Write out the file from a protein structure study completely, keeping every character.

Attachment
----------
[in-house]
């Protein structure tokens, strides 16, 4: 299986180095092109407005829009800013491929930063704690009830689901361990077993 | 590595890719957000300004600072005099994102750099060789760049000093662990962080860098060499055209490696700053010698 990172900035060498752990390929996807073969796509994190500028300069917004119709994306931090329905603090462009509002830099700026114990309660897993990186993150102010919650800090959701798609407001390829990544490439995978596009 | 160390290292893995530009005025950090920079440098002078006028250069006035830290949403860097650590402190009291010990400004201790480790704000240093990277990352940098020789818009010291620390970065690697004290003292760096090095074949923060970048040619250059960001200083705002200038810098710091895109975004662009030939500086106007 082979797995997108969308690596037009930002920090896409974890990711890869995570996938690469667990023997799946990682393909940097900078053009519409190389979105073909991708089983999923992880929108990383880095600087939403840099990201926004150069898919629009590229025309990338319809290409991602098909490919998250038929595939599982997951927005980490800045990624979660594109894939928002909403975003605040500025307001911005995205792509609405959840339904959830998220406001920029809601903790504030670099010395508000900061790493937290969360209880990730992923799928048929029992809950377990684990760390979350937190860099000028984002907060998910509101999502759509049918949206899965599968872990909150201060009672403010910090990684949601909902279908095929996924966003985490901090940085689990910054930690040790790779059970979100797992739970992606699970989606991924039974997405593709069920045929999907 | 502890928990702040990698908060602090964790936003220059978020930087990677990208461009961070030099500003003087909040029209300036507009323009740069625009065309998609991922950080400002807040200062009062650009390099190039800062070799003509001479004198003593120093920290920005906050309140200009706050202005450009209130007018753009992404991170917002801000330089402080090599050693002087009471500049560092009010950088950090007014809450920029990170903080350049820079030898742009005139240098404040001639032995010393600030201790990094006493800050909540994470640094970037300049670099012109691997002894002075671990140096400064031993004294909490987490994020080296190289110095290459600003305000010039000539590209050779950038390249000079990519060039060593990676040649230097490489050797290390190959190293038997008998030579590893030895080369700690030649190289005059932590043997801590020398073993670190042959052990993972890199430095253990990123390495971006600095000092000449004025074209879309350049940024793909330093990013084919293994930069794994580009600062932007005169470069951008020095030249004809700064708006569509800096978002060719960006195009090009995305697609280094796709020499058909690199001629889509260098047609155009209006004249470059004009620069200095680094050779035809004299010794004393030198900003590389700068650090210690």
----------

[in-house]
């Protein structure tokens, strides 16, 4: 299986180095092109407005829009800013491929930063704690009830689901361990077993 | 590595890719957000300004600072005099994102750099060789760049000093662990962080860098060499055209490696700053010698 990172900035060498752990390929996807073969796509994190500028300069917004119709994306931090329905603090462009509002830099700026114990309660897993990186993150102010919650800090959701798609407001390829990544490439995978596009 | 160390290292893995530009005025950090920079440098002078006028250069006035830290949403860097650590402190009291010990400004201790480790704000240093990277990352940098020789818009010291620390970065690697004290003292760096090095074949923060970048040619250059960001200083705002200038810098710091895109975004662009030939500086106007 082979797995997108969308690596037009930002920090896409974890990711890869995570996938690469667990023997799946990682393909940097900078053009519409190389979105073909991708089983999923992880929108990383880095600087939403840099990201926004150069898919629009590229025309990338319809290409991602098909490919998250038929595939599982997951927005980490800045990624979660594109894939928002909403975003605040500025307001911005995205792509609405959840339904959830998220406001920029809601903790504030670099010395508000900061790493937290969360209880990730992923799928048929029992809950377990684990760390979350937190860099000028984002907060998910509101999502759509049918949206899965599968872990909150201060009672403010910090990684949601909902279908095929996924966003985490901090940085689990910054930690040790790779059970979100797992739970992606699970989606991924039974997405593709069920045929999907 | 502890928990702040990698908060602090964790936003220059978020930087990677990208461009961070030099500003003087909040029209300036507009323009740069625009065309998609991922950080400002807040200062009062650009390099190039800062070799003509001479004198003593120093920290920005906050309140200009706050202005450009209130007018753009992404991170917002801000330089402080090599050693002087009471500049560092009010950088950090007014809450920029990170903080350049820079030898742009005139240098404040001639032995010393600030201790990094006493800050909540994470640094970037300049670099012109691997002894002075671990140096400064031993004294909490987490994020080296190289110095290459600003305000010039000539590209050779950038390249000079990519060039060593990676040649230097490489050797290390190959190293038997008998030579590893030895080369700690030649190289005059932590043997801590020398073993670190042959052990993972890199430095253990990123390495971006600095000092000449004025074209879309350049940024793909330093990013084919293994930069794994580009600062932007005169470069951008020095030249004809700064708006569509800096978002060719960006195009090009995305697609280094796709020499058909690199001629889509260098047609155009209006004249470059004009620069200095680094050779035809004299010794004393030198900003590389700068650090210690």